Just wanted to tell you about the rocking horse G and I made for Little R this Christmas. Well, G built it and I think he did an amazing job. He found a design online, but changed head to look more real and less like a cartoon. My part was the paint job, and hair. I looked at lots of rocking horses to get ideas for the face. I started with an eye, added the nose and then hummed and hawed a lot about a bridle. In the end I decided to add one, for a bit of colour, and I’m glad I did. The original design simply called for a painted mane, but we really wanted a “real” one made of wool. I used staples to attach both mane and tail in chunks. This wasn’t a technique I found anybody describing but it worked really well. When the mane lies on one side or other of the neck, it totally covers the staples.
It was lovely to work together on a project like this. A real joint effort, but with each of us having a part to play. We were right down to the line, too, staying up late to make sure we could get a coat of paint or finish on in time for it to dry in time for our next opportunity to work on it.
We were both really excited for Little R to see the rocking horse, and her reaction was most gratifying. We went a little “paparazzi” on the moment, with photos and video camera. Christmas night found us huddled round the video camera , replaying her reaction and grinning.
Dobbin is a very well-loved horse.
I woke up this morning with the desire to make a labyrinth in the snow. Not sure where it came from, but there it was. And so, after breakfast, and after stuffing Little R into her snow suit, we headed out to make one. I printed off a design to follow, which was helpful since most of the labyrinths I found marked out the walls, and when you are walking in the snow it is better to follow something that traces out the path to avoid confusion. Mine is a little wobbly but not too bad for a first attempt. Next time I will make the paths a little further apart, and maybe wide enough for a shovel.
As I looked for some designs online, I read what other people have written about walking labyrinths and something that kind of stuck with me was the idea of “walking with intention”. The phrase seems to conjure up images of a straight line to your destination, but in association with a windy labyrinth “intention” suddenly means something else entirely. I need to walk a few more labyrinths before I feel qualified to wax lyrical about them, but I feel intrigued.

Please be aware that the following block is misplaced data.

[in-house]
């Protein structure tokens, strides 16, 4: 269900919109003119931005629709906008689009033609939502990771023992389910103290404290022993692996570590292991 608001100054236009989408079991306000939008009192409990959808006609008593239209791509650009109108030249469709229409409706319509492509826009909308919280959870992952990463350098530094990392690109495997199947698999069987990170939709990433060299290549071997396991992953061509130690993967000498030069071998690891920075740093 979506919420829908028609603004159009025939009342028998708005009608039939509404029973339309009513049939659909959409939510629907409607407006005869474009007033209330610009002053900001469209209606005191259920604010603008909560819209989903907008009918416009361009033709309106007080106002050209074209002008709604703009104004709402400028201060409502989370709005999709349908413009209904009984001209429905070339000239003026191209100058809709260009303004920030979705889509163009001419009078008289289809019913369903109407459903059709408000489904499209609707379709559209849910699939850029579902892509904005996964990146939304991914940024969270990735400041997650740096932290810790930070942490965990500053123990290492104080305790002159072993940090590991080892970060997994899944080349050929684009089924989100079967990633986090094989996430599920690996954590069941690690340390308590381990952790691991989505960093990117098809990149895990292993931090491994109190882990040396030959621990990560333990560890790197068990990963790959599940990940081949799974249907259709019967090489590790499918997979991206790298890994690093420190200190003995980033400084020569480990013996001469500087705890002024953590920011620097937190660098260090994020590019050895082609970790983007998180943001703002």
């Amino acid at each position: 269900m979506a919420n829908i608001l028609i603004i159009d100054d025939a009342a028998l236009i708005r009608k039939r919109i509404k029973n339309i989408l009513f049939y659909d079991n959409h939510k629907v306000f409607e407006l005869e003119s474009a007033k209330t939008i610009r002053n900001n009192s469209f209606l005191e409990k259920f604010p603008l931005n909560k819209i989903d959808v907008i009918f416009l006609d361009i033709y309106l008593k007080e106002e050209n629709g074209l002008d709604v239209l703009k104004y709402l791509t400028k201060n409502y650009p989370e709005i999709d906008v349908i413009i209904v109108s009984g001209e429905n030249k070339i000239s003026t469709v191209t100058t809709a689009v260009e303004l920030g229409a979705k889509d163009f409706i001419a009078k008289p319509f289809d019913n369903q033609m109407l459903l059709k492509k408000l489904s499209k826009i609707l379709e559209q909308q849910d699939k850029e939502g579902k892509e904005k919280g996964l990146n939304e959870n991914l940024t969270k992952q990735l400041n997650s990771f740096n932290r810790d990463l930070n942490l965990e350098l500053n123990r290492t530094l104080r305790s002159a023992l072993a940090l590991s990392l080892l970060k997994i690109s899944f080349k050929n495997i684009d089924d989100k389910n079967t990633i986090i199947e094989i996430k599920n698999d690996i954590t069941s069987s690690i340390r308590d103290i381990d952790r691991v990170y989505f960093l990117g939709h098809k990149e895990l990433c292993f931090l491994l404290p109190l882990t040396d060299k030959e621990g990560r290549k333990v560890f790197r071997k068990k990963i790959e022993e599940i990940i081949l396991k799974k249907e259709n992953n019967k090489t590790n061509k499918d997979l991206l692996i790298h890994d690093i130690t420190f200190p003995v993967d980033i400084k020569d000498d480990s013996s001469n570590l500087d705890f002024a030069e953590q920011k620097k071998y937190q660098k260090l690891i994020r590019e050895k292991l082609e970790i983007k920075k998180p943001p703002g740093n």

Making the labyrinth this morning was one of those rare occasions when a whim strikes me and I fairly immediately carry it out. Doesn’t happen a lot, but it’s a nice way to start the New Year.
Happy New Year, lovely people. Head out into that fresh snow and walk with intention.
And these are the decorations I made this year. Little cornstarch clay toadstools. I think what I love best about these is the way they attach to the branches instead of hang. This was achieved by glueing some wire into a little hole at the base. This step was a little problematic. I think any glue would hold, but of course you have to twist the wire to attach the toadstools to the branch, which will potentially put stress on the bond. Anyway, I hope it holds, and if the do give up after a while, it should be fairly simple to glue them back on.
Made with cornstarch clay and watercolour. She eagerly participated in every step; mixing the clay, rolling and cutting, adding texture and painting. I think we need to make some more! It was such fun to introduce her to the tradition of handmade gifts